The critical point of bluffing is that most of the expert players can spot it almost unconsciously. What makes a player an “expert” is the shear amount of hands that they have played. If you’ve played more than 100,000 hands of Texas Hold’em, you’re going to have seen just about every situation imaginable. This doesn’t make you infallible, but it gives you a significant advantage over players who don’t pay attention or who are not very experienced.
Next, be conscious when your opponent stares at you. That means he is trying to read your expression and guessing that what type of cards are you holding. Players do this generally when they are not completely confident of their hand and they want to get a clue from your reaction whether to raise or fold.
Then the situation to be considered is when your opponent sits up erect, leans forward and gets a tone of arrogance in his voice. This reaction is generally when a player feels that he is next to be called, he will certainly show as if he is very strong contender by speaking aggressively and leaning forward so that other opponents may fold their cards. When the opponent throws a large bet into the pot very aggressively that means he is scared and doesn’t want you to complete a hand on him.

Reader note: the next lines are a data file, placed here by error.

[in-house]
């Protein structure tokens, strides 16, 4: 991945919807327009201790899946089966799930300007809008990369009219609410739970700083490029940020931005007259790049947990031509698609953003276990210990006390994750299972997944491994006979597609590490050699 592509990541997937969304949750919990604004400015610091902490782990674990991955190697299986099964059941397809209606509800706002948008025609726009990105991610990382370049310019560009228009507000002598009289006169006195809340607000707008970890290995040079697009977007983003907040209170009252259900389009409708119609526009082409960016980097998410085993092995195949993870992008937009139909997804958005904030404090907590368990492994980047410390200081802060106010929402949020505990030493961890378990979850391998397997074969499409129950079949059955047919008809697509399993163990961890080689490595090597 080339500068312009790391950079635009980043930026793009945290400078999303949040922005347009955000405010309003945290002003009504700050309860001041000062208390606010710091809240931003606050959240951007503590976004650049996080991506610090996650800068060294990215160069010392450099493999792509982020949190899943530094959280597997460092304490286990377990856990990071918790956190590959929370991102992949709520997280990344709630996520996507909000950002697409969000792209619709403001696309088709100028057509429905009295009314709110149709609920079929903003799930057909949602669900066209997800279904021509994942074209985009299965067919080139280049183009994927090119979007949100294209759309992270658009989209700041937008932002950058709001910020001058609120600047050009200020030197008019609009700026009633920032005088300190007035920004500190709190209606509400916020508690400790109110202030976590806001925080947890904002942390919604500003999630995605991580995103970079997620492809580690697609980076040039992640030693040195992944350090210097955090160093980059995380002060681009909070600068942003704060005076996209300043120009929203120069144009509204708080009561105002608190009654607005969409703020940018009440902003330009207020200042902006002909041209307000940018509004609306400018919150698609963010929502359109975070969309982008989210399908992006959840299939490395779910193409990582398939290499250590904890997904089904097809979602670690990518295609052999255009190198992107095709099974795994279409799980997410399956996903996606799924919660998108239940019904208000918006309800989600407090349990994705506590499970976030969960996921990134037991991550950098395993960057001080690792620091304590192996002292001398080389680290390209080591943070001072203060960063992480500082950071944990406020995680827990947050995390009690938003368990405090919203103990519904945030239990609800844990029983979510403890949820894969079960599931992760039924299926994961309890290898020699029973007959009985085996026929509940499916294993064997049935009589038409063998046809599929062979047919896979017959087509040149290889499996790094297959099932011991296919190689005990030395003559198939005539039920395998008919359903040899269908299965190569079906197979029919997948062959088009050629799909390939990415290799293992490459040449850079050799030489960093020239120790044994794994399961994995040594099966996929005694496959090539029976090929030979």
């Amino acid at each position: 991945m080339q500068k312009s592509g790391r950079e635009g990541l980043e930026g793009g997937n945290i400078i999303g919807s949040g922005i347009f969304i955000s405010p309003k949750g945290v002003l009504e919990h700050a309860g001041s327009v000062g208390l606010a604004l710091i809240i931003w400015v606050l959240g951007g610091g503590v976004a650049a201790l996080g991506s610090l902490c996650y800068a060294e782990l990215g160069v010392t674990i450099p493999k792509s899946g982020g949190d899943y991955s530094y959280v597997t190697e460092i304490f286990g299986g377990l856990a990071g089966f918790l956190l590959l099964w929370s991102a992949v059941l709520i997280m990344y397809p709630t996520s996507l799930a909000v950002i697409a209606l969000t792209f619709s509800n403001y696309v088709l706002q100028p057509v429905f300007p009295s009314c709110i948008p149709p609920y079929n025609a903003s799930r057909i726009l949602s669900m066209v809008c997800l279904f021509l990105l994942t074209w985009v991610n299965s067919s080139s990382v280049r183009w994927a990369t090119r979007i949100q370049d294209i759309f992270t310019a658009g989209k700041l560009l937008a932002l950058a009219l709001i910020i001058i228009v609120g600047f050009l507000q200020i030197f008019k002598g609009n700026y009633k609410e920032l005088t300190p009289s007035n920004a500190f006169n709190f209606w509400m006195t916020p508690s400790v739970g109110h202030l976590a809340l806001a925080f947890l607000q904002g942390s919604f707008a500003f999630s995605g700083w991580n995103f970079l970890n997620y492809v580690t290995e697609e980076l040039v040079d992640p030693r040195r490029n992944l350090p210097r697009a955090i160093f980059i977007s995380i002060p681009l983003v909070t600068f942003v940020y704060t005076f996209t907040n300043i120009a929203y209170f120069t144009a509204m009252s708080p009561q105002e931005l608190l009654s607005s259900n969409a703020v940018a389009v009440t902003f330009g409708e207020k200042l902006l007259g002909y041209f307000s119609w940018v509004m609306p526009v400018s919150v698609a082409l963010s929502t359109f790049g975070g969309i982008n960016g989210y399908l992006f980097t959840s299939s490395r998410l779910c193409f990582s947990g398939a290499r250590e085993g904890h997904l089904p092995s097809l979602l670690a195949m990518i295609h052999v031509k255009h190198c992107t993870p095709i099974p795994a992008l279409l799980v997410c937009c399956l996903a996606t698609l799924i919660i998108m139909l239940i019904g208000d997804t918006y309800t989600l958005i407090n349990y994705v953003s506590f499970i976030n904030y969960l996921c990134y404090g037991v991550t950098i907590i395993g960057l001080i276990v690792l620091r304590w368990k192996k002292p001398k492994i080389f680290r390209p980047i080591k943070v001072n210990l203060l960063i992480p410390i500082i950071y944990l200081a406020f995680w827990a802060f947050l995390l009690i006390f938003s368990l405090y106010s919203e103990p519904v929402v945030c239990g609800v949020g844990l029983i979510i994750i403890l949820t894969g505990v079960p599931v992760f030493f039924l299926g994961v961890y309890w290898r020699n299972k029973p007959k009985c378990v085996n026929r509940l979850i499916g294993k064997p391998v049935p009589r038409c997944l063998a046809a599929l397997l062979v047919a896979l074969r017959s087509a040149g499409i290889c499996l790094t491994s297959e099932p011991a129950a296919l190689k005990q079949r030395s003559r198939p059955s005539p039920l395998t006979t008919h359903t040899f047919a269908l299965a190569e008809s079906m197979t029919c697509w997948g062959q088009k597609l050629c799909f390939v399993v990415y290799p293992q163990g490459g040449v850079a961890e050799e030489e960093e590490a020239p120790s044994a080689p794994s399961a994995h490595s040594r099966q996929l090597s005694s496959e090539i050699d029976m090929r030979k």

The players who talks too much while playing are easy to spot bluff, as such players when get any strong hand stop talking immediately. By this, you can understand that he got a strong hand and be careful. Notice the bets of the opponents very keenly, and see if the present bet matches his previous bets or not. A large bet is often a bluff, as the player want to buy the pot.
A great tell that these players will give when they are strong is playing with there chips prematurely, or before it is there turn. Things like counting how much they have will likely mean they are going to bet and are trying to decide how much to bet. They don’t even have to be physically touching the chips to recognize this if you are paying attention.